Activation of protein kinase C (PKC) by 3,4-methylenedioxymethamphetamine (MDMA) occurs through the stimulation of serotonin receptors and transporter
Kramer HK, Poblete JC, Azmitia EC.
Department of Psychiatry,
New York University Medical Center,
NY 10016, USA.
Neuropsychopharmacology 1997 Sep;17(3):117-29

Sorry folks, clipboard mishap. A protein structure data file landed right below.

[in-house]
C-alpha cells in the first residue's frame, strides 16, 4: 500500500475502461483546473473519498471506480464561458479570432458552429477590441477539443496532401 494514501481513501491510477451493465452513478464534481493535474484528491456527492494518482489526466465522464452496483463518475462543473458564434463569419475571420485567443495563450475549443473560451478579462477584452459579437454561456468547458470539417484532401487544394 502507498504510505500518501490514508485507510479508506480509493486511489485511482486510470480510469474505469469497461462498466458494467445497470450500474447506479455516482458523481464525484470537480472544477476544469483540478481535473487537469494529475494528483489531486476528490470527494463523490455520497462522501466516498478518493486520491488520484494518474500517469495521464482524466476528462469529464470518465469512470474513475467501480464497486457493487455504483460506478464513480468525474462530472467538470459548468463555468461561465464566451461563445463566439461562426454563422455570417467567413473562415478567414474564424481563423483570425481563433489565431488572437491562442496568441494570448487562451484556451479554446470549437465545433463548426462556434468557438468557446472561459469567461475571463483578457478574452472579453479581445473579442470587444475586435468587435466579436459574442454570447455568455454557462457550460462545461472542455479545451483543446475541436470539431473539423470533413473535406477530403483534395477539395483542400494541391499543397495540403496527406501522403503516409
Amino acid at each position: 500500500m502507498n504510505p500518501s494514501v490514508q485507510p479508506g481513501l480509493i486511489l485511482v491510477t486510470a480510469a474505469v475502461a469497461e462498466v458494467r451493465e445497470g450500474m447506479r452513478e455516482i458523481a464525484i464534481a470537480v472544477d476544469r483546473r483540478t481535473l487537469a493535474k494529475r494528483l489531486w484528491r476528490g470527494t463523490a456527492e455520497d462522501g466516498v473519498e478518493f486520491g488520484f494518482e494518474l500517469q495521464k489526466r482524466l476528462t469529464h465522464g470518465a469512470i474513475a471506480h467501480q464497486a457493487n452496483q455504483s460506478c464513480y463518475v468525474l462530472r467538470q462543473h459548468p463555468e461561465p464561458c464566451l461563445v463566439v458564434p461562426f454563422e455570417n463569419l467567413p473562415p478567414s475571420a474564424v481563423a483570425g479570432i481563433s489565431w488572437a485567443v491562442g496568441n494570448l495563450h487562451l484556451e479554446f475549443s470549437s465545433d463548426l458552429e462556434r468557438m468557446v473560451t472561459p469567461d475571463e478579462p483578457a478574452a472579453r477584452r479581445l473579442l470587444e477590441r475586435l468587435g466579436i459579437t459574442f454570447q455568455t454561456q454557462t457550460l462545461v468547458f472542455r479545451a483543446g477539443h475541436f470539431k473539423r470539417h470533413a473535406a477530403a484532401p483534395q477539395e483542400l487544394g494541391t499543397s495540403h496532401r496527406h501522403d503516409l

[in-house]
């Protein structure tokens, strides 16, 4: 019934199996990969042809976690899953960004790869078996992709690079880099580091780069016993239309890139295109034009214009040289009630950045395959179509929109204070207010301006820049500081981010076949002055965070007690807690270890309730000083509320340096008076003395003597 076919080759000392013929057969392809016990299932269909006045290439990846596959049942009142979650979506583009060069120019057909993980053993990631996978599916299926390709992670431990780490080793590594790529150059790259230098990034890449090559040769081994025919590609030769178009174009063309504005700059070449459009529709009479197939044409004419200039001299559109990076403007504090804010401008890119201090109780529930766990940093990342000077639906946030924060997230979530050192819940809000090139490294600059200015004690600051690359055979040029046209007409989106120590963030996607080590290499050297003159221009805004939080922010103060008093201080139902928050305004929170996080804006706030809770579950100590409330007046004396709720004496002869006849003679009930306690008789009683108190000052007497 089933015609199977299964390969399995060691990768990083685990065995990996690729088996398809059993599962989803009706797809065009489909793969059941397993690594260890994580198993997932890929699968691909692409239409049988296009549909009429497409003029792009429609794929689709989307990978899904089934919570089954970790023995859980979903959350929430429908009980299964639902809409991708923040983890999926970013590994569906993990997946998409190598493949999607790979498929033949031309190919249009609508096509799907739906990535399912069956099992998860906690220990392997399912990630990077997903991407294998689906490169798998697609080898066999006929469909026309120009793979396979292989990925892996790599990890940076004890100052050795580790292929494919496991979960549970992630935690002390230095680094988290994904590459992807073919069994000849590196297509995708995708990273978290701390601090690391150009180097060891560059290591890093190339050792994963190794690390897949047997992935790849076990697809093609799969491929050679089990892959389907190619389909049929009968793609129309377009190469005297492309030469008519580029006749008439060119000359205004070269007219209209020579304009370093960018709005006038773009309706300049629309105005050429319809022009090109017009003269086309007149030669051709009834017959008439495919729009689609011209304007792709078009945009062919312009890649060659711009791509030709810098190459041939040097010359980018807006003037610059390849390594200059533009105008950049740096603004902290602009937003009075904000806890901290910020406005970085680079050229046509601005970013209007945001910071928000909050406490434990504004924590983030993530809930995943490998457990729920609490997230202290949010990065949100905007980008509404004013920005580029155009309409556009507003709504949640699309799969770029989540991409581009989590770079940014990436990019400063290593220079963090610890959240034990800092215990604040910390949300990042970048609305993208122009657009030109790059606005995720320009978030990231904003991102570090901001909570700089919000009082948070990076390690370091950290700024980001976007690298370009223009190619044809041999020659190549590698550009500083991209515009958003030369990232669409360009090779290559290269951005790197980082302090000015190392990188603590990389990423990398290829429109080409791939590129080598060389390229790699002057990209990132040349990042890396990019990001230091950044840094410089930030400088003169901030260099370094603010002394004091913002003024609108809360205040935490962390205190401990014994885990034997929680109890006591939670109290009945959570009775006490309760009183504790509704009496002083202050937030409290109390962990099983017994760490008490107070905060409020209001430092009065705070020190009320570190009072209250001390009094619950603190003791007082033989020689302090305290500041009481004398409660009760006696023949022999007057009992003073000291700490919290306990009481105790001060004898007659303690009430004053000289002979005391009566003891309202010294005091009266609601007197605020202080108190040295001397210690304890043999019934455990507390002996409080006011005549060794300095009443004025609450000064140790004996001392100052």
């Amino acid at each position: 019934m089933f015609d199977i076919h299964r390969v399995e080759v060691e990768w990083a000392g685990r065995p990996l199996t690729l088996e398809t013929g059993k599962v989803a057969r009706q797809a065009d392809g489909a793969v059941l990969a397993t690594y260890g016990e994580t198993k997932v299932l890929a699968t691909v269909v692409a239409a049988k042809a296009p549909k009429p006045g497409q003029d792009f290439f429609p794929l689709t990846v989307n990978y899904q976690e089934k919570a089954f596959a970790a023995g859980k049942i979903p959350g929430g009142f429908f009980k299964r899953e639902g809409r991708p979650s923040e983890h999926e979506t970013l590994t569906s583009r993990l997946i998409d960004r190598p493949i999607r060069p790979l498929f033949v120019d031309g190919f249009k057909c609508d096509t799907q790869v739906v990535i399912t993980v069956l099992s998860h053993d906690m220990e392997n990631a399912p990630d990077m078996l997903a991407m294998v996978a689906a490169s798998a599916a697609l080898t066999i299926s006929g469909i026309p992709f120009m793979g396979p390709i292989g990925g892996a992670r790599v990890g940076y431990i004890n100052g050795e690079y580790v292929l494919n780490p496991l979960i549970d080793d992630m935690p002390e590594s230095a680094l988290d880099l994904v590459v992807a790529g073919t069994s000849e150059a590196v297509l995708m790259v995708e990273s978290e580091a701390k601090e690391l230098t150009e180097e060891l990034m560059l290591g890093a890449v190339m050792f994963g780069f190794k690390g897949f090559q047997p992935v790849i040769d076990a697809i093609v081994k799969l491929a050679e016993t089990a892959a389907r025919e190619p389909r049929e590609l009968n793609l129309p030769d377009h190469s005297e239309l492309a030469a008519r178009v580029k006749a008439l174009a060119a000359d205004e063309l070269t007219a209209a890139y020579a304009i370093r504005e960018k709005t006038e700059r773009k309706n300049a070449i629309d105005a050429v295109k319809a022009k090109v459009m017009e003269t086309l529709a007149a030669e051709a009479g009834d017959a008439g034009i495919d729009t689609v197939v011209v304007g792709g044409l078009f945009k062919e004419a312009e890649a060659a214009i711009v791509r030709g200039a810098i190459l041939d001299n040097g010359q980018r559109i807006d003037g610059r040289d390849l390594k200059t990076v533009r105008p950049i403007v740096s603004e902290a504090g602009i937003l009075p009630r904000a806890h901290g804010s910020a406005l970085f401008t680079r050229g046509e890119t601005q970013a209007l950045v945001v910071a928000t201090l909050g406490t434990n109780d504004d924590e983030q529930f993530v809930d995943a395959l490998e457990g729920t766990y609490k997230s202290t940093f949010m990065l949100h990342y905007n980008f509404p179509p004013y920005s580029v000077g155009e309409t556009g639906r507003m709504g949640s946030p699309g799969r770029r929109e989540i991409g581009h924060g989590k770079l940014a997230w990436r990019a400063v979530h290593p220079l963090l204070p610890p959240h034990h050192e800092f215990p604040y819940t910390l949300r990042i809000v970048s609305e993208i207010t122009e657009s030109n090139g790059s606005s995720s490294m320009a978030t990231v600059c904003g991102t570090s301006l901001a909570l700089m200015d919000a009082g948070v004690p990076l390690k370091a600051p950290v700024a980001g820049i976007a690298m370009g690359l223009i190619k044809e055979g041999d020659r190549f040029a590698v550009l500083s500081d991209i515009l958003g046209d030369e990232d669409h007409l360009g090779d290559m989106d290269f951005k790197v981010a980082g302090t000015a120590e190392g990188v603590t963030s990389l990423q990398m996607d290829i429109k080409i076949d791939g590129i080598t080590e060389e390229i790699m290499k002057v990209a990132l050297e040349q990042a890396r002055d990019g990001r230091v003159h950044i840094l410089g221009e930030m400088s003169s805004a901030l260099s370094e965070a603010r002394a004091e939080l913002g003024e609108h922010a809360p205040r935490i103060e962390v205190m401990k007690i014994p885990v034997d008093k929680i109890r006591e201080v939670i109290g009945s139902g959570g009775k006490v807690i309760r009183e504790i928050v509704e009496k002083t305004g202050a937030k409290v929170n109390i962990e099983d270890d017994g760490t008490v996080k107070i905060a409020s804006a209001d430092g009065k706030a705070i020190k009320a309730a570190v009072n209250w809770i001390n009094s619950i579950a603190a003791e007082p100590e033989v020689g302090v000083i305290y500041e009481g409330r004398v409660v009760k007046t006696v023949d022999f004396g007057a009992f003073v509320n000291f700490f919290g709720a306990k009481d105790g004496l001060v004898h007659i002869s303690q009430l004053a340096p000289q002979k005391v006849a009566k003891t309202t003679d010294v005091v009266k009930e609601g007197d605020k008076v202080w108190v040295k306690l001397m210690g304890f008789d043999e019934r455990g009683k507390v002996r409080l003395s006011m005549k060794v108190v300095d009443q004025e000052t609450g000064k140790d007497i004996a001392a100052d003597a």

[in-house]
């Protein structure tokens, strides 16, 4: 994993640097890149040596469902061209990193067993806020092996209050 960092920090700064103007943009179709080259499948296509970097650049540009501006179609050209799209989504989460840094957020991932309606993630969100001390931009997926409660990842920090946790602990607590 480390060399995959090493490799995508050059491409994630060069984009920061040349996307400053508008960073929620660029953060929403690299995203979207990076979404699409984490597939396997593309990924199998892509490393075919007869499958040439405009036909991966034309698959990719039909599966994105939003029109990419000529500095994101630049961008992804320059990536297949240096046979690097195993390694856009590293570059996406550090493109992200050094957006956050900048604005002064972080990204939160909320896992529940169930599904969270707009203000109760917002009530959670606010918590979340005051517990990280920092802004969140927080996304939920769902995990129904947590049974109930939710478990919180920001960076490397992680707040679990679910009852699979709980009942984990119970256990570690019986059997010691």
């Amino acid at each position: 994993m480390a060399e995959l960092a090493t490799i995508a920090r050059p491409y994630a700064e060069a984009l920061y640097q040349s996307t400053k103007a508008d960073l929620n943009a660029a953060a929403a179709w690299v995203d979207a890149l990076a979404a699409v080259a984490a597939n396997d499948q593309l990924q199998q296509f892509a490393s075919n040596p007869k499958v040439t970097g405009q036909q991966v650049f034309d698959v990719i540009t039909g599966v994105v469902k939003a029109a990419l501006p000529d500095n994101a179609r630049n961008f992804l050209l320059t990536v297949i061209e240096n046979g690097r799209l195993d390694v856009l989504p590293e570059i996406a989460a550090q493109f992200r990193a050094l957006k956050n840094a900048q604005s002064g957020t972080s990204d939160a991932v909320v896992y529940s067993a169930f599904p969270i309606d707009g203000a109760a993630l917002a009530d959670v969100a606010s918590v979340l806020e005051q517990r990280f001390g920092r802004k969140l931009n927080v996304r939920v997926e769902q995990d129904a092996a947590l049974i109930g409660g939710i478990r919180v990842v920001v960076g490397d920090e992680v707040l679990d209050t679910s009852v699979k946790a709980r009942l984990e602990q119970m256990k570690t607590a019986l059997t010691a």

This report further characterizes the intermediate metabolic effects of the psychotropic amphetamine derivative, 3,4-methylenedioxymethamphetamine (MDMA or "ecstasy"), on the activity of second messenger-dependent kinases. Previous work has demonstrated that two injections of MDMA (20 mg/kg) elicits a prolonged translocation of the calcium and phospholipid-dependent enzyme, protein kinase C (PKC) in rats. However, because MDMA has actions at the 5-HT transporter and 5-HT2A/2C receptors, our experiments were directed at uncovering which of these many sites may be involved in this second messenger dependent response. A single injection of MDMA produced a time- and dose-dependent increase in the density of cortical and hippocampal PKC (as measured by 3H-phorbol 12,13-dibutyrate (PDBu) binding sites. MDMA-mediated PKC translocation was long-lasting and remained above control (saline-treated rats) for up to 24 h after injection. This effect was mimicked by another substituted amphetamine, p-chloroamphetamine (pCA), but with a temporal-response curve that was to the left of MDMA's. However, pure uptake inhibitors like fluoxetine, cocaine, and the selective 5-HT2A/2C agonist, DOB, were unable to produce a long-lasting translocation of PKC binding sites in rat cortex. Fluoxetine, a selective serotonin uptake inhibitor (SSRI) and ketanserin a 5-HT2A antagonist, attenuated PKC translocation by MDMA with differing efficacies; however, both compounds completely prevented the loss of 5-HT uptake sties after multiple doses of MDMA. These results suggest that MDMA increases PKC translocation by two interrelated mechanisms that involve 5-HT2A/2C receptors and the 5-HT transporter. This pathway appears to include: (1) the drug binding to the 5-HT transporter, (2) the release of cytosolic 5-HT stores into the extracellular space, and (3) the activation of post-synaptic 5-HT2A/2C receptors linked to G-protein-mediated phospholipid hydrolysis.

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